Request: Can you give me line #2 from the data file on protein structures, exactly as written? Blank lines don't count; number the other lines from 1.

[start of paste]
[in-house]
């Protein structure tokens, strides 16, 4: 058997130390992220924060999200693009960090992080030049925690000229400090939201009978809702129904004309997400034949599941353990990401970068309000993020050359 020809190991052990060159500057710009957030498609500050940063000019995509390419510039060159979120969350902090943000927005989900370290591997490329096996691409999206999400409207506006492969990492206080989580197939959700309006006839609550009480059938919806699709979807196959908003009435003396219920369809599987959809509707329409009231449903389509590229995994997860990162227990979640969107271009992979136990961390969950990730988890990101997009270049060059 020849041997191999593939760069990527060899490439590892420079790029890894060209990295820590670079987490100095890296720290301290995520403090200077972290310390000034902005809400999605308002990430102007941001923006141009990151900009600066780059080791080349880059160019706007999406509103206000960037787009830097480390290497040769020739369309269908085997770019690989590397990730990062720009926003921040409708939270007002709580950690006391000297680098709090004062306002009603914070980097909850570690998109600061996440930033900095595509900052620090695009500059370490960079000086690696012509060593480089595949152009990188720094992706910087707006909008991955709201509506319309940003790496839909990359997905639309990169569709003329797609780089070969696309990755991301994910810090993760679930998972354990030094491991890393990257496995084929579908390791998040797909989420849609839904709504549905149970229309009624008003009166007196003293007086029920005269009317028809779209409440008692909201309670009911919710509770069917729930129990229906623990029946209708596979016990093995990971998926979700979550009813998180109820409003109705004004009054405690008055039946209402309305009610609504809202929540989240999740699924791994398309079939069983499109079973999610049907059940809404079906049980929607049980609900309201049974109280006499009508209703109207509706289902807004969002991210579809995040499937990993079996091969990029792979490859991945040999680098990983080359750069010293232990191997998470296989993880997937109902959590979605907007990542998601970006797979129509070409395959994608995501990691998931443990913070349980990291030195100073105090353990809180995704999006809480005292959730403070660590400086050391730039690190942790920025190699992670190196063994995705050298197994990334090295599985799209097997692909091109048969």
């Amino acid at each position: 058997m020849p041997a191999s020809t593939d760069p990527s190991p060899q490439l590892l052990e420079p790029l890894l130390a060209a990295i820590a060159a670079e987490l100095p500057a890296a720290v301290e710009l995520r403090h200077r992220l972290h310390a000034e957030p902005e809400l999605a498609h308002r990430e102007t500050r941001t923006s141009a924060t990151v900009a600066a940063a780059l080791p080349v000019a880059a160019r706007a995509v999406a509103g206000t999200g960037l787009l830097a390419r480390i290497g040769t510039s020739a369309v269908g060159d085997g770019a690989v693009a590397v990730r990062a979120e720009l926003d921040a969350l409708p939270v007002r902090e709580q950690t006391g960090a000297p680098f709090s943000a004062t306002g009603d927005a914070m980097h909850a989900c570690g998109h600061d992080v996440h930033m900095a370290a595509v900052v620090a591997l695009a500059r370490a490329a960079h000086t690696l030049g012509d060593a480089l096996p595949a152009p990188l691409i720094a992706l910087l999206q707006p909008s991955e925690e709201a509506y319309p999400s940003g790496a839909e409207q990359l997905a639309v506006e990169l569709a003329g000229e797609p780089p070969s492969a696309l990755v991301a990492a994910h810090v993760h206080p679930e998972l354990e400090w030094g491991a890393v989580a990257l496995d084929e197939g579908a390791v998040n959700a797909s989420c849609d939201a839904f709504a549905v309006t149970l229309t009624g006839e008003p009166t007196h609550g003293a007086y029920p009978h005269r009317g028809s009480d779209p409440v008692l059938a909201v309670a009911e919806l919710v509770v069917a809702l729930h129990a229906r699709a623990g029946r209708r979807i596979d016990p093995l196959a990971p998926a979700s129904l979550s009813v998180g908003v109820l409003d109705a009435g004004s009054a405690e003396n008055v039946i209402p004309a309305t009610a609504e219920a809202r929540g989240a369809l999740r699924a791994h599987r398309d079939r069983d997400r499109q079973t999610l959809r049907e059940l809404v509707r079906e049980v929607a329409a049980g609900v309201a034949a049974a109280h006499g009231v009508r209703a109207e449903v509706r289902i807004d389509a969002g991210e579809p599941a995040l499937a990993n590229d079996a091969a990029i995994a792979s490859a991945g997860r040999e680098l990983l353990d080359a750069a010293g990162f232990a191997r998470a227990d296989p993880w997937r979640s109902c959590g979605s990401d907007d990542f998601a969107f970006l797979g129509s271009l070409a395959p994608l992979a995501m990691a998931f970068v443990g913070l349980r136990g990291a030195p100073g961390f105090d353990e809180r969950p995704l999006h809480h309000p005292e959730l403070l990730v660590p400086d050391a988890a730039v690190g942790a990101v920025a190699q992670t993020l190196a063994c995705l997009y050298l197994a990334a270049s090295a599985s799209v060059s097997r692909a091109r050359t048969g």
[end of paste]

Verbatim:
């Protein structure tokens, strides 16, 4: 058997130390992220924060999200693009960090992080030049925690000229400090939201009978809702129904004309997400034949599941353990990401970068309000993020050359 020809190991052990060159500057710009957030498609500050940063000019995509390419510039060159979120969350902090943000927005989900370290591997490329096996691409999206999400409207506006492969990492206080989580197939959700309006006839609550009480059938919806699709979807196959908003009435003396219920369809599987959809509707329409009231449903389509590229995994997860990162227990979640969107271009992979136990961390969950990730988890990101997009270049060059 020849041997191999593939760069990527060899490439590892420079790029890894060209990295820590670079987490100095890296720290301290995520403090200077972290310390000034902005809400999605308002990430102007941001923006141009990151900009600066780059080791080349880059160019706007999406509103206000960037787009830097480390290497040769020739369309269908085997770019690989590397990730990062720009926003921040409708939270007002709580950690006391000297680098709090004062306002009603914070980097909850570690998109600061996440930033900095595509900052620090695009500059370490960079000086690696012509060593480089595949152009990188720094992706910087707006909008991955709201509506319309940003790496839909990359997905639309990169569709003329797609780089070969696309990755991301994910810090993760679930998972354990030094491991890393990257496995084929579908390791998040797909989420849609839904709504549905149970229309009624008003009166007196003293007086029920005269009317028809779209409440008692909201309670009911919710509770069917729930129990229906623990029946209708596979016990093995990971998926979700979550009813998180109820409003109705004004009054405690008055039946209402309305009610609504809202929540989240999740699924791994398309079939069983499109079973999610049907059940809404079906049980929607049980609900309201049974109280006499009508209703109207509706289902807004969002991210579809995040499937990993079996091969990029792979490859991945040999680098990983080359750069010293232990191997998470296989993880997937109902959590979605907007990542998601970006797979129509070409395959994608995501990691998931443990913070349980990291030195100073105090353990809180995704999006809480005292959730403070660590400086050391730039690190942790920025190699992670190196063994995705050298197994990334090295599985799209097997692909091109048969």